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Margaret Mead
Research Article

CD24 Expression is an Independent Prognostic Marker in Cholangiocarcinoma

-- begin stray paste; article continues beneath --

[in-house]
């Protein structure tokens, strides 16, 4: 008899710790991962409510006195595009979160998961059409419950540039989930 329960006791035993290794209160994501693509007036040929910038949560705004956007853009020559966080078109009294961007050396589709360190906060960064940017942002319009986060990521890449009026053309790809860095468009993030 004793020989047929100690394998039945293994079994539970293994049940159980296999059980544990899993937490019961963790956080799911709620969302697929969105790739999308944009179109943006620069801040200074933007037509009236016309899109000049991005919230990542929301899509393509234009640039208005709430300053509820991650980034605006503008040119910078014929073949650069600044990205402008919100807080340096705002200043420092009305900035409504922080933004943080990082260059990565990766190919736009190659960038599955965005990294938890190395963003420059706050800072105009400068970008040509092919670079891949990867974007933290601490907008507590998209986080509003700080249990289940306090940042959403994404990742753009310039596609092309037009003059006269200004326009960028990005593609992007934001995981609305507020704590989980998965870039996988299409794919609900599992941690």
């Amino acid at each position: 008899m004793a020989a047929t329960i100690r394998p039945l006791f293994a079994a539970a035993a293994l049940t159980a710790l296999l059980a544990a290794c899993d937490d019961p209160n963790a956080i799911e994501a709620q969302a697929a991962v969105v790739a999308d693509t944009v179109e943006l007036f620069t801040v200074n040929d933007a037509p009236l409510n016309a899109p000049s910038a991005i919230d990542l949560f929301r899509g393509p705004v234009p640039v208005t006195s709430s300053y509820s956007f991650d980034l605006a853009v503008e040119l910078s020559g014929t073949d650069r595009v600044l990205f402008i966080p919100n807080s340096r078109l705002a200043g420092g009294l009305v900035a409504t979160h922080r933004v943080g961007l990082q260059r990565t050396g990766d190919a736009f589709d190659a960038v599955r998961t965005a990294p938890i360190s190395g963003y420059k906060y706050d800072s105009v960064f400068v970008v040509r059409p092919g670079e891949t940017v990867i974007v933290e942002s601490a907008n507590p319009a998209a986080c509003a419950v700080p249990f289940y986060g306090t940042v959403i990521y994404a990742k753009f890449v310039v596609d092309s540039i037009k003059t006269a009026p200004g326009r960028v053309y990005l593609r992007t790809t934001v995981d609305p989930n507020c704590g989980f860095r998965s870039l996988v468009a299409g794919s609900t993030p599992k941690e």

CD24 has been described as an adverse prognostic marker in several malignancies. This study evaluates CD24 expression in cholangiocarcinoma and correlates the findings with clinicopathologic data and patient survival. Between 1996 and 2002, 22 consecutive patients with cholangiocarcinoma were treated at our institution. Demographic data, SEER stage, pathologic data, treatment, expression of CD24, mitogen-activated protein kinase (MAPK), phosphorylated MAPK, and survival were analyzed. The majority of the tumors demonstrated CD24 (81.8%) and p-MAPK (87%) expression. A negative association was noted between the expression of CD24 and p-MAPK. Median survival for patients with low expression of CD24 was 36 months and high expression was 8 months. Median survival for patients who received chemotherapy with low CD24 expression was 163 months, and for seven patients with high CD24 expression, it was 17 months (p = 0.04). With the addition of radiation therapy, median survival for patients with low expression of CD24 was 52 months and high expression was 17 months (p = 0.08). On multivariate analysis, the use of chemotherapy (p = 0.0014, hazard ratio 0.069) and the CD24 overexpression (p = 0.02, hazard ratio 7.528) were predictive of survival. CD24 is commonly expressed in cholangiocarcinoma, and overexpression is predictive of poor survival and possibly of lack of response to chemotherapy and radiation therapy. These findings may improve selection of patients for the appropriate treatment modality and the development of CD24-targeted therapy.